Home (a poem)

It is hard being queer
and from the South.
Weeks like this make
me feel like it’s the one
unrequited love
I may never get over.

I do love it,
helplessly, unhealthily,
way down in my bones.
The years and distance
cannot shake that
down-home dust from my feet.

I miss it daily, deeply:
the low-country coast
and blue ridges that turn
to brilliant fire
when autumn comes.
And the slow summers,
and the wide smiles,
and the long stories
I inhaled hungrily
and then learned to
spin myself.

In that full-hearted place,
I learned the beauty of the earth,
and the healing power of a kind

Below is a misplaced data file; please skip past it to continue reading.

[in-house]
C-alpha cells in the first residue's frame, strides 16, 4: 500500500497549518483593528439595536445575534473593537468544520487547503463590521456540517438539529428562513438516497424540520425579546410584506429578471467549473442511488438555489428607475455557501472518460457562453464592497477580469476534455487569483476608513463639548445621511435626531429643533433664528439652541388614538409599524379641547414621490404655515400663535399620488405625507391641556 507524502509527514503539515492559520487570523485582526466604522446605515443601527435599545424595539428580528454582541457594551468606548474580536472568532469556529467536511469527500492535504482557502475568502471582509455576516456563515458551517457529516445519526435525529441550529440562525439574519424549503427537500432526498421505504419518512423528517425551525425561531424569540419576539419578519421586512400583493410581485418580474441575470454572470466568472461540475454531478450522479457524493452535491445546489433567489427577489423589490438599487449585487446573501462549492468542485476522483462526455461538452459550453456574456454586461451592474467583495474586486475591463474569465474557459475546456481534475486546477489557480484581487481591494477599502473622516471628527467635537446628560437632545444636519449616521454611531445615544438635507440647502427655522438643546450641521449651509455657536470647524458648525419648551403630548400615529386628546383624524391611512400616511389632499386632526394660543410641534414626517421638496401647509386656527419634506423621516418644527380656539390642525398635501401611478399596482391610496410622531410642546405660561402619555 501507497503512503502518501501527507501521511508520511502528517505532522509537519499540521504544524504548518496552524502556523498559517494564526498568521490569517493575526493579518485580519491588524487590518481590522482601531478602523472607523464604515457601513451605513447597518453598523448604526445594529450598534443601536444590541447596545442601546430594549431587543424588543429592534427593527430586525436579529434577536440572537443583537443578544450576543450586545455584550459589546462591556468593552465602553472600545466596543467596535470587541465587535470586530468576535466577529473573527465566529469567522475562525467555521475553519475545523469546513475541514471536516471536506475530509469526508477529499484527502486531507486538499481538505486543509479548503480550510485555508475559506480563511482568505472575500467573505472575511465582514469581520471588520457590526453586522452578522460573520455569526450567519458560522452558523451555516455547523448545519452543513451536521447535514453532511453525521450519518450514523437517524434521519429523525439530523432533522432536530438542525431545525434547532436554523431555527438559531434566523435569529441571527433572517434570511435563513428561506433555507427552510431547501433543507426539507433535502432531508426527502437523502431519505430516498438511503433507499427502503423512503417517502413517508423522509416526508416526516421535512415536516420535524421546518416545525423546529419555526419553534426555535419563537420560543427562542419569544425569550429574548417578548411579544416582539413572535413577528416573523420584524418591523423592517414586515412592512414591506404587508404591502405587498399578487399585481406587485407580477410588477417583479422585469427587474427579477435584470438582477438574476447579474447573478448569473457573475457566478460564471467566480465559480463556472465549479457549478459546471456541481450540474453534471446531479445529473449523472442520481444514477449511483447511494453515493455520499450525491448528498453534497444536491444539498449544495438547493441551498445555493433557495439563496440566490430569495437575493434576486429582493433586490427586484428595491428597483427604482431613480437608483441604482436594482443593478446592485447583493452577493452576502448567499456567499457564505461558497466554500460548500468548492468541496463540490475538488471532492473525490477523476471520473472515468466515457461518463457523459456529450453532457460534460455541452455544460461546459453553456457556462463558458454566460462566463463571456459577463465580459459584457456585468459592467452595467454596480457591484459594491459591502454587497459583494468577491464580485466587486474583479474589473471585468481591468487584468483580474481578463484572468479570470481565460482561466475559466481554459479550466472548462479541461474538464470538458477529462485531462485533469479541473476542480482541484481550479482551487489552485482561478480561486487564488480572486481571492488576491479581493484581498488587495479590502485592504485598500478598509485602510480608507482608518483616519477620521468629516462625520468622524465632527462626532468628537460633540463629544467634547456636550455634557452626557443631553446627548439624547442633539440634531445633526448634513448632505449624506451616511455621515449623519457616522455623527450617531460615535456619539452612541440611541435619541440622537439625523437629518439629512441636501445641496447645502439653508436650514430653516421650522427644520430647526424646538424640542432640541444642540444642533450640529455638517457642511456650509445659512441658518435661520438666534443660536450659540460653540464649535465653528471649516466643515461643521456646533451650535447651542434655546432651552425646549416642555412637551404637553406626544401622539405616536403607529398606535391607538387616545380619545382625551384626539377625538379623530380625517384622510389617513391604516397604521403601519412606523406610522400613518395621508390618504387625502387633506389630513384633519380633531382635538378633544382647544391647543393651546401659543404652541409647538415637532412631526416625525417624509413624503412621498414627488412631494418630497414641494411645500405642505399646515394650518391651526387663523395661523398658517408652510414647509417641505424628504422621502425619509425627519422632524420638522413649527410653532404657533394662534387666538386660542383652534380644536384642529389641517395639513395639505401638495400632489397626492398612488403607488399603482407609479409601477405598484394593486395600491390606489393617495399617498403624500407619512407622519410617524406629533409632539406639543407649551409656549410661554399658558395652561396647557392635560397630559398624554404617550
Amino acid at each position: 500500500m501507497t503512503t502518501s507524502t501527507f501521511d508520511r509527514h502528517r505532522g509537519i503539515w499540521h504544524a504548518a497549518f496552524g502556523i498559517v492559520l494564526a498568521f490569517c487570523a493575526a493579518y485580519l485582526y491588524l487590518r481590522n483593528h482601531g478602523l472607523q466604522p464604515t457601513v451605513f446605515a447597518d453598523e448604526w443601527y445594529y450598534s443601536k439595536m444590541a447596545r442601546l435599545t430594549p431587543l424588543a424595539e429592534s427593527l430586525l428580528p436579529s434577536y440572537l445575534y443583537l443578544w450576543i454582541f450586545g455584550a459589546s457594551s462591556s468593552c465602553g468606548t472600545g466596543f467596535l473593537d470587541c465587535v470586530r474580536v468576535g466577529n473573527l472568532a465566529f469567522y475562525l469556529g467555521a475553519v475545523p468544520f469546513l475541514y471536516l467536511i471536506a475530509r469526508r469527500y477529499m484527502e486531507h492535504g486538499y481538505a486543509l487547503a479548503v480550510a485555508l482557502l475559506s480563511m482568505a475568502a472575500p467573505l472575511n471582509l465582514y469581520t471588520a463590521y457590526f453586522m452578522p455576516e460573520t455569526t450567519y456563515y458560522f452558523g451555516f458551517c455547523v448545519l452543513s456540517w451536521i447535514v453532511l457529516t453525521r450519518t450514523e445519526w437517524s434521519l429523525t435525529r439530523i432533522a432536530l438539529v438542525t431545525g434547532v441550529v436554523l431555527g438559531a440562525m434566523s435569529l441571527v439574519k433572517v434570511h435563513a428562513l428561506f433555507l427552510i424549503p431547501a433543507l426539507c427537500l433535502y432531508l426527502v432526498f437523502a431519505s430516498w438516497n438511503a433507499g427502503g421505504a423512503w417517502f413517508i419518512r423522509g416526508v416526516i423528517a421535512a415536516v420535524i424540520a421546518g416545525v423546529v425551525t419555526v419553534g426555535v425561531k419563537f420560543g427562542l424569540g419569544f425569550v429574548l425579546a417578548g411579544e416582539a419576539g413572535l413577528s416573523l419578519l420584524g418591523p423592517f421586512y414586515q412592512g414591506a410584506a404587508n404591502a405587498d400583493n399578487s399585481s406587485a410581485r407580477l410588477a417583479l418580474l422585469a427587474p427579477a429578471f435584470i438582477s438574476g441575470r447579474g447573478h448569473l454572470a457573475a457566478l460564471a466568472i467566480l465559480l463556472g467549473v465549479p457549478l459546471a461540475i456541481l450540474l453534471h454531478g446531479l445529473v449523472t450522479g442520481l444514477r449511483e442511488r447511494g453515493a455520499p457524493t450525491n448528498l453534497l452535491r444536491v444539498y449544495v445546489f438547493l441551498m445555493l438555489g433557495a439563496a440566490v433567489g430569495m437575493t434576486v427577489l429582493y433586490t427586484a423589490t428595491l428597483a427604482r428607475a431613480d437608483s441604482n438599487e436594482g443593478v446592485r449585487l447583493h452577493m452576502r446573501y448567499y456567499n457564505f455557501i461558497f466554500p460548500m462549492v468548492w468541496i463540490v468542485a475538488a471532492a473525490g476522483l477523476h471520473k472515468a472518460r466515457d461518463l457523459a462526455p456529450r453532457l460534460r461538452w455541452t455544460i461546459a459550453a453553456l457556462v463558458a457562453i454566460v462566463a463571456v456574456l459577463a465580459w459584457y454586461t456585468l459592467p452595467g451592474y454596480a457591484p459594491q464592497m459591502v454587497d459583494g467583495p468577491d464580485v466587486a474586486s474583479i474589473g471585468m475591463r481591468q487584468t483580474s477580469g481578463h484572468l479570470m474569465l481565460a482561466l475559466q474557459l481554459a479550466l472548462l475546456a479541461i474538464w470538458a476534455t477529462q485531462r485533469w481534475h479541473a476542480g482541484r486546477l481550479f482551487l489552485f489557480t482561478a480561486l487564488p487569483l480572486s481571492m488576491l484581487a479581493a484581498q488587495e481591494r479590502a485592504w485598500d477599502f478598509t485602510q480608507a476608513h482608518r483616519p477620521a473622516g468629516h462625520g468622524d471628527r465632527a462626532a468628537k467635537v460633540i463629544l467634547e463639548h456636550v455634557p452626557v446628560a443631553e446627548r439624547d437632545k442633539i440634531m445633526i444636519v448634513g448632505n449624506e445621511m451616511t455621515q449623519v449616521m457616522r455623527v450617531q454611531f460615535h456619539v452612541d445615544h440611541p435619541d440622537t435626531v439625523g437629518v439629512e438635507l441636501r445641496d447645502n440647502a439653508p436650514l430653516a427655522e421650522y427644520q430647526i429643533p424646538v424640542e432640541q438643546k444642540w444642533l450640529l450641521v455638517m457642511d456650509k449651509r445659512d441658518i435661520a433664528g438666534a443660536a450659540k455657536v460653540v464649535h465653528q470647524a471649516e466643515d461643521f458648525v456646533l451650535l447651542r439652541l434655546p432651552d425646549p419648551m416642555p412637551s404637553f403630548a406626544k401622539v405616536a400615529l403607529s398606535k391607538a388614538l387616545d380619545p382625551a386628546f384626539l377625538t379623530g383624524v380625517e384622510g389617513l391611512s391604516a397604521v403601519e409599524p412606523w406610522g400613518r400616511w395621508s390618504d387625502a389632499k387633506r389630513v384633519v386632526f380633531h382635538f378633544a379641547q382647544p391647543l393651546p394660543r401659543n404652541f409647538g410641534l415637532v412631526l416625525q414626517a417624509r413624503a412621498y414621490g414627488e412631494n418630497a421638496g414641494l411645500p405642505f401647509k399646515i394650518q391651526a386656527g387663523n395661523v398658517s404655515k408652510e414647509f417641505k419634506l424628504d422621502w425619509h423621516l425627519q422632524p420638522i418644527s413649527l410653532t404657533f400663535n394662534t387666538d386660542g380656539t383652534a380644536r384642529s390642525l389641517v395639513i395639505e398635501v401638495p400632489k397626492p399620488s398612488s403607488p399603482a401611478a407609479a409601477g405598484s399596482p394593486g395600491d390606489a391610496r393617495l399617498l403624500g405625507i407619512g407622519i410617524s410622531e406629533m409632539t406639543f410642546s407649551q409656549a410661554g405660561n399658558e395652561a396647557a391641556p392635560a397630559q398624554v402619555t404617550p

and genuine gesture.
I learned family and neighbor
and God are the things
that get you through.

But what do I do with the rest?
Because I also learned there
to fear what looks different,
and to fear myself.
In the South I first saw
what hate looks like
in the guise of godliness.
I learned to run from
hate like that, and the
powers that make it law,
and what all of that broken
can do to a person like me–
is doing and
worse even to others.

Even now I just want the
world to see all the magic
there is in that place,
And even now I am still
terrified of that hate.
It is so much to carry
and it keeps my heart
always a little broken.

But today, I am thankful
for the ones who stay,
who stand up and fight
for the best in that place.
I am grateful for the
voices that maintain the hope
of a South that might
one day again
be my home.

One thought on “Home (a poem)

  1. Pingback: All The Poems I Wrote in Lent | Reverend Fem

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